ESPN impresses with national championship game Megacast once again

Clemson avenges last year
0:59 | College Football

This is an autopilot thought but it’s worth writing again: When ESPN avoids its Baylessian tendencies and channels its assets into smart editorial and programming, it’s an unmatched force in sports television. On Monday night we saw the company at its very best with its Megacast broadcast for college football’s title game. It’s a massive undertaking, and once again it was superbly done. ESPN offered more than 14 alternative broadcasts for Clemson’s thrilling 35–31 win across multiple platforms, including presentations on ESPN2, SEC Network, ESPNU, ESPNews, ESPN Classic, ESPN Goal Line and variations on ESPN3. Think of the producers, operations, audio, graphics and all the behind the scenes people working to make this production successful. An ESPN spokeswoman said about 500 staffers worked on the game telecast and the various Megacast elements from the game site as well as from studios in Los Angeles, Bristol, Conn., and Charlotte. The company was rewarded for its exceptional efforts with a great night.

While the Megacast is a tremendous user-friendly product, more than 95% of viewers will still watch the game through the main telecast. Prior to the broadcast, I spoke with Bill Bonnell, who has produced the title game for ESPN/ABC for many years. For people at Bonnell’s level, the charter for a successful broadcast is specific. “From the production standpoint, the worse case scenario is that you will miss a snap or something live, which you don’t want to happen,” Bonnell said. “You have to be disciplined as a production team to not over-replay and go to the replays that really make sense at the time.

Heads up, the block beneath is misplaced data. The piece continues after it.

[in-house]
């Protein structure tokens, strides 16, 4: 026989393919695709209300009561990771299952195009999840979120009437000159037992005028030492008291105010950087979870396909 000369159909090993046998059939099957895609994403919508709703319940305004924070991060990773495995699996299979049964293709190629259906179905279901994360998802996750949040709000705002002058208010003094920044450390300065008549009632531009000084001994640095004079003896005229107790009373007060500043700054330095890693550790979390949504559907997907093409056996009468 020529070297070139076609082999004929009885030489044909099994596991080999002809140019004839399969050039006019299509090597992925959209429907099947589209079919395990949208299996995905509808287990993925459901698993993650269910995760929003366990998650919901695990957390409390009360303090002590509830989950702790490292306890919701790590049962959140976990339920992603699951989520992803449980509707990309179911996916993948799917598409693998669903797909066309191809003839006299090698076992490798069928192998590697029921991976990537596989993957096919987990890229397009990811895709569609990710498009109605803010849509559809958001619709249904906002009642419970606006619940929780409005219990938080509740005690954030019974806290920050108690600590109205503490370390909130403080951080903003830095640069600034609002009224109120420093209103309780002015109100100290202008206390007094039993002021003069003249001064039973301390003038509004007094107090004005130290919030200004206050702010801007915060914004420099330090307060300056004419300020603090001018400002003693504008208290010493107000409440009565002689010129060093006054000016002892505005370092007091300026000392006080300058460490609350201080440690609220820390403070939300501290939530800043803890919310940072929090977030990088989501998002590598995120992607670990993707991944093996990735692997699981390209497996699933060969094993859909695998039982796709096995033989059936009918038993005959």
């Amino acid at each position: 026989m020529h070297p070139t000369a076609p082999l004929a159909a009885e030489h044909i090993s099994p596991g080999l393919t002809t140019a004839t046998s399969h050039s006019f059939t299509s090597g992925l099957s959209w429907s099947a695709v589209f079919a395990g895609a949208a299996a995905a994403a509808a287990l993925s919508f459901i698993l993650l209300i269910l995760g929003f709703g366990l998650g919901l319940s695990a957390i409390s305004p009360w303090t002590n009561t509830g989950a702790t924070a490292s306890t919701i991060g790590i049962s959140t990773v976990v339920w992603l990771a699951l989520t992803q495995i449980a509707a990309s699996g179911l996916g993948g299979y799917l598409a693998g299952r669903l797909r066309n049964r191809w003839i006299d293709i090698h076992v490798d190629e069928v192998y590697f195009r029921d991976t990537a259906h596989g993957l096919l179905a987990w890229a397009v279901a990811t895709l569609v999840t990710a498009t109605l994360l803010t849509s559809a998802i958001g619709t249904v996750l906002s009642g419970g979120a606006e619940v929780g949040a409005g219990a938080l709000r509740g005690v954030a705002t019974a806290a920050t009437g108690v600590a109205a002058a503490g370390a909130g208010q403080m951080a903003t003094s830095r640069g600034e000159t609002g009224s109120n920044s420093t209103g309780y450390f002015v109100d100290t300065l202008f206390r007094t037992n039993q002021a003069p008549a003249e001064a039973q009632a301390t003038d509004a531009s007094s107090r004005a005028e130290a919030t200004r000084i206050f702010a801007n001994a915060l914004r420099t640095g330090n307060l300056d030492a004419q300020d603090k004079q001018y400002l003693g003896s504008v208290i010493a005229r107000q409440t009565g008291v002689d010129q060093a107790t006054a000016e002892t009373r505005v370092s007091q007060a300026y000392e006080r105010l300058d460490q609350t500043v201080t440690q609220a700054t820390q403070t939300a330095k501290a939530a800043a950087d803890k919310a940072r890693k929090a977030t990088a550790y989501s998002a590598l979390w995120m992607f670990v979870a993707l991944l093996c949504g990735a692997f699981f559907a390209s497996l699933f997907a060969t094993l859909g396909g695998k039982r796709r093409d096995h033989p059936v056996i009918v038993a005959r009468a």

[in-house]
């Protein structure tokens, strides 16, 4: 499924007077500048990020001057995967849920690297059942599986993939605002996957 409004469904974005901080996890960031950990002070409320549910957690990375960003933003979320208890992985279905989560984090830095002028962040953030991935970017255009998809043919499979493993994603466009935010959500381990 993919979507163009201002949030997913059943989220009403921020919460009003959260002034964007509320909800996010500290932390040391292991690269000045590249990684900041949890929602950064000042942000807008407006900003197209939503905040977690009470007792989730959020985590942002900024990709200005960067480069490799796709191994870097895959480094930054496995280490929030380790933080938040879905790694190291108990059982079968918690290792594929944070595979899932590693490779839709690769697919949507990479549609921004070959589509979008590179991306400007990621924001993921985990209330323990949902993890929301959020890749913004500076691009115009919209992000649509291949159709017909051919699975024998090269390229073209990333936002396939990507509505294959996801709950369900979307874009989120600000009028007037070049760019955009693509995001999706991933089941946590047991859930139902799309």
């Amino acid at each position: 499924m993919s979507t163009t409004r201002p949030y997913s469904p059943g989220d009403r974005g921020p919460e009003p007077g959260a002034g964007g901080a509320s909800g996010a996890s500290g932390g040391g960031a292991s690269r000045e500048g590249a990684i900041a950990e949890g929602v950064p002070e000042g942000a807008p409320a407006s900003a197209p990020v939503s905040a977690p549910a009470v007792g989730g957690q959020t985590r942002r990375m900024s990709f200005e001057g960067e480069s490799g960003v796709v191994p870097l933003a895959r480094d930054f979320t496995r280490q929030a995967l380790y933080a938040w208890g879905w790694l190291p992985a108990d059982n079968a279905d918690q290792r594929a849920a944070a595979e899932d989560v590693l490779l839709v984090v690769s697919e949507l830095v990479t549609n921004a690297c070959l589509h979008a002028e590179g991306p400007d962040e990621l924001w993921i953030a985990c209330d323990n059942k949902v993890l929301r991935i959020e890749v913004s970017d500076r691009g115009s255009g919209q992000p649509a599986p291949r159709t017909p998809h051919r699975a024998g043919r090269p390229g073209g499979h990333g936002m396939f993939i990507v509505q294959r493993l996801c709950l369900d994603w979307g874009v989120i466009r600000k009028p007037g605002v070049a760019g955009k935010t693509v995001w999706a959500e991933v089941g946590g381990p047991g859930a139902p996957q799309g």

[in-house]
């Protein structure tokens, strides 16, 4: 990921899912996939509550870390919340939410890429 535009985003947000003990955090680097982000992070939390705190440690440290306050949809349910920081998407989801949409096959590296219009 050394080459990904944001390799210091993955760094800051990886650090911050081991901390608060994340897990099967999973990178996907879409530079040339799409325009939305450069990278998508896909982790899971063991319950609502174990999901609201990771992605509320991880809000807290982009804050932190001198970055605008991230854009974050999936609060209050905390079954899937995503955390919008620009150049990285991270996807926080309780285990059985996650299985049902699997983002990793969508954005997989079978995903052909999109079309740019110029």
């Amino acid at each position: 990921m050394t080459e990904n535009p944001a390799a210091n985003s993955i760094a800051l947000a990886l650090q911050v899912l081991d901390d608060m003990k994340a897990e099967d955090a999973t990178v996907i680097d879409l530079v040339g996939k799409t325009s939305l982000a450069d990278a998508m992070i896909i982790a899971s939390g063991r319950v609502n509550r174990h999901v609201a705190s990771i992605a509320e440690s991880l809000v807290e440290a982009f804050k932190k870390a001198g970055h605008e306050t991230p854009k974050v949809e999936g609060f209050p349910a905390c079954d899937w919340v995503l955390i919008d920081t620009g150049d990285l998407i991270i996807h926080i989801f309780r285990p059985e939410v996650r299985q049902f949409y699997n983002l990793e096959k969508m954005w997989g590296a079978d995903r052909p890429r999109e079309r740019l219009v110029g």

The Bonnell crew had an advantage in one sense. His crew (including director Derek Mobley, lead broadcasters Chris Fowler and analyst Kirk Herbstreit) had done five Clemson games in 2016, including the ACC Championship Game. They also did Alabama-USC on Sept. 3. “It really helps as the producer to have a good feel on how [the offense] will time out,” Bonnell said. “Our familiarity here is very good for the broadcast.”

That showed on a fourth down with 9:23 left in the third quarter when Herbstreit referred back to a pooch kick Clemson had called the prior week, and suggested quarterback Deshaun Watson might do the same thing. “Does Deshaun have that in his skill set?,” Fowler asked. “I think we might find out here,” Herbstreit responded.

We did. Fowler delivered an excellent call of Hunter Renfrow’s third-quarter touchdown catch a couple of minutes later as Herbstreit diagnosed how Alabama cornerback Hootie Jones knocked safety Tony Brown off his coverage to allow the touchdown. A very good sequence in a night of many of them.

The fourth quarter lasted longer than a Dostoyevsky​ novel.

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